What U.S. Sanctions Targeted the IRGC Before the FTO Designation?

Prior to the Trump administration’s decision to designate the IRGC as an FTO, the U.S. government imposed robust sanctions that specifically targeted transactions with the IRGC. At present, these sanctions operate to prohibit and deter both U.S. and non-U.S. persons from engaging in dealings that have a nexus with the IRGC or entities that are owned or controlled by the IRGC.

U.S. Primary Sanctions

The IRGC was first added to the Specially Designated Nationals and Blocked Persons List (SDN List), on December 19, 2007, for its activities supporting Iran’s effort to secure weapons of mass destruction. Additional sanctions designations followed under separate legal authorities for the IRGC’s human rights abuses and acts of terrorism and, most recently, on October 31, 2017, the U.S. government designated the IRGC as a Specially Designated Global Terrorist (SDGT). This  SDGT designation was imposed pursuant to Section 105 of the Countering America’s Adversaries Through Sanctions Act of 2017 (CAATSA), which required the U.S. Treasury Department’s Office of Foreign Assets Control (OFAC) to extend terrorism-related sanctions pursuant to Executive Order 13224 to “foreign persons that are officials, agents or affiliates of the IRGC.”5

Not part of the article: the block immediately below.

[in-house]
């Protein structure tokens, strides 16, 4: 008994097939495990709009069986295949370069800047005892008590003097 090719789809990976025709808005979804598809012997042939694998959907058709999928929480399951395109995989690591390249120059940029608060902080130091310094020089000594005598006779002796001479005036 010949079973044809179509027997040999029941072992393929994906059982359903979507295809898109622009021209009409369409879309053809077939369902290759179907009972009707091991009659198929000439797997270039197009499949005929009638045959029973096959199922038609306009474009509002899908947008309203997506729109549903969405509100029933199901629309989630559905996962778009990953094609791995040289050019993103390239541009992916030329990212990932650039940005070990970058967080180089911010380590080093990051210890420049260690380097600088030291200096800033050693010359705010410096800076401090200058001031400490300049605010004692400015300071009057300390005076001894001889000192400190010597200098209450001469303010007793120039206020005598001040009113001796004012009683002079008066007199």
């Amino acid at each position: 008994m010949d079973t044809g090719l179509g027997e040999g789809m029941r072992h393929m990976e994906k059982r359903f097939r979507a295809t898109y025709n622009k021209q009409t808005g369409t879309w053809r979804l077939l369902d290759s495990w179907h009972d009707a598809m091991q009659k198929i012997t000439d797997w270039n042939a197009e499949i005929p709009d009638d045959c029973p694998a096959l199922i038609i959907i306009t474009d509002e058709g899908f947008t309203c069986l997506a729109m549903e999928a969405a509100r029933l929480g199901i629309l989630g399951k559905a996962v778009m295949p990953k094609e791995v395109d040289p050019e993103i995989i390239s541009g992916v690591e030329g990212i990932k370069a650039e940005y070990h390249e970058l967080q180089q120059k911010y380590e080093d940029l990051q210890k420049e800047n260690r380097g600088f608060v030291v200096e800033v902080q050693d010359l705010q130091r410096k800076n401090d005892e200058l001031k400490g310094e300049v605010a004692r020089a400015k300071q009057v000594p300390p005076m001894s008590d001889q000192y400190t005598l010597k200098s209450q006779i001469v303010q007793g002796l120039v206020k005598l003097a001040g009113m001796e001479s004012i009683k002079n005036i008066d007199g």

U.S. persons6 currently face civil and criminal penalties for engaging in virtually any dealing with officials, agents or affiliates of the IRGC listed by OFAC on the SDN List as well as any of their property or interest in property. U.S. persons must also block any IRGC property that comes into their possession or control.7 Pursuant to OFAC’s 50 percent rule, these restrictions extend to any entity that is owned directly or indirectly 50 percent or more by the IRGC, even in circumstances where that entity is not explicitly designated on the SDN List.8 In practice, dealings involving assets associated with the IRGC could present concerns for U.S. persons given that U.S. sanctions broadly prohibit U.S. persons from engaging in business with Iran.

U.S. Secondary Sanctions

The U.S. government also maintains secondary sanctions that target non-U.S. persons that engage in transactions with the IRGC. The U.S. government may impose sanctions on non-U.S. persons for transactions involving the IRGC if they: